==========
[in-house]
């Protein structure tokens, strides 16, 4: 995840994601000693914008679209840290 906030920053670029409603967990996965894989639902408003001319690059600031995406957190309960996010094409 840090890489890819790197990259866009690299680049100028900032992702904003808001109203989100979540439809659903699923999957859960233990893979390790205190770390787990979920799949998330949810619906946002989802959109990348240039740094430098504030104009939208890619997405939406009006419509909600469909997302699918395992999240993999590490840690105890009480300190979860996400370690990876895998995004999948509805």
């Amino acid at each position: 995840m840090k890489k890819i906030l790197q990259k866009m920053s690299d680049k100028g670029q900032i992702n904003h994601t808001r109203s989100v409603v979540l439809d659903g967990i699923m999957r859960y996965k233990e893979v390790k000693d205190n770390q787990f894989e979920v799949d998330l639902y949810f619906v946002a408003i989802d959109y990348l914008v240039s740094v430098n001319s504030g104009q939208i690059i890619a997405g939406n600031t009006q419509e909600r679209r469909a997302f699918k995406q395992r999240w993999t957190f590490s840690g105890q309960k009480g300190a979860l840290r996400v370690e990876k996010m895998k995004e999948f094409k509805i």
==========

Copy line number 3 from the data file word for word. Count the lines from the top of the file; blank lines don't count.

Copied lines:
């Amino acid at each position: 995840m840090k890489k890819i906030l790197q990259k866009m920053s690299d680049k100028g670029q900032i992702n904003h994601t808001r109203s989100v409603v979540l439809d659903g967990i699923m999957r859960y996965k233990e893979v390790k000693d205190n770390q787990f894989e979920v799949d998330l639902y949810f619906v946002a408003i989802d959109y990348l914008v240039s740094v430098n001319s504030g104009q939208i690059i890619a997405g939406n600031t009006q419509e909600r679209r469909a997302f699918k995406q395992r999240w993999t957190f590490s840690g105890q309960k009480g300190a979860l840290r996400v370690e990876k996010m895998k995004e999948f094409k509805i």